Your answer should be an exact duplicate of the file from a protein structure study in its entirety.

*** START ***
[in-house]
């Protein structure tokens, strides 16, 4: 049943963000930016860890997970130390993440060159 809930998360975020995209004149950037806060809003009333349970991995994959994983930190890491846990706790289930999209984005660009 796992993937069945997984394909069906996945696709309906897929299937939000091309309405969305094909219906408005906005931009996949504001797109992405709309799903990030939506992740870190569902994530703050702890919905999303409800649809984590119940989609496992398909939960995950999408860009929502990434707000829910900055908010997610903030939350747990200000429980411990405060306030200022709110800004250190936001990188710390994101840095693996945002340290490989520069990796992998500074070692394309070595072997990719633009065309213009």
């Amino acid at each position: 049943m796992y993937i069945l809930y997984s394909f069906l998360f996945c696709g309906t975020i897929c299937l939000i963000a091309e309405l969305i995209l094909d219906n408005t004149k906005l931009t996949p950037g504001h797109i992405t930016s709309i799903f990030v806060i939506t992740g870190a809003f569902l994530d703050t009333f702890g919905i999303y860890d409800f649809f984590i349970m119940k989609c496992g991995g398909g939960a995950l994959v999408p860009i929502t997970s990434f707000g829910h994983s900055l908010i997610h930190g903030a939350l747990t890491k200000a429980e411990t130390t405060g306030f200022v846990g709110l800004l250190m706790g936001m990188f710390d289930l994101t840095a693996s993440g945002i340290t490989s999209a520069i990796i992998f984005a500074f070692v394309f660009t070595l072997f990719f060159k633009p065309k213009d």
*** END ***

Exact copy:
[in-house]
């Protein structure tokens, strides 16, 4: 049943963000930016860890997970130390993440060159 809930998360975020995209004149950037806060809003009333349970991995994959994983930190890491846990706790289930999209984005660009 796992993937069945997984394909069906996945696709309906897929299937939000091309309405969305094909219906408005906005931009996949504001797109992405709309799903990030939506992740870190569902994530703050702890919905999303409800649809984590119940989609496992398909939960995950999408860009929502990434707000829910900055908010997610903030939350747990200000429980411990405060306030200022709110800004250190936001990188710390994101840095693996945002340290490989520069990796992998500074070692394309070595072997990719633009065309213009």
């Amino acid at each position: 049943m796992y993937i069945l809930y997984s394909f069906l998360f996945c696709g309906t975020i897929c299937l939000i963000a091309e309405l969305i995209l094909d219906n408005t004149k906005l931009t996949p950037g504001h797109i992405t930016s709309i799903f990030v806060i939506t992740g870190a809003f569902l994530d703050t009333f702890g919905i999303y860890d409800f649809f984590i349970m119940k989609c496992g991995g398909g939960a995950l994959v999408p860009i929502t997970s990434f707000g829910h994983s900055l908010i997610h930190g903030a939350l747990t890491k200000a429980e411990t130390t405060g306030f200022v846990g709110l800004l250190m706790g936001m990188f710390d289930l994101t840095a693996s993440g945002i340290t490989s999209a520069i990796i992998f984005a500074f070692v394309f660009t070595l072997f990719f060159k633009p065309k213009d």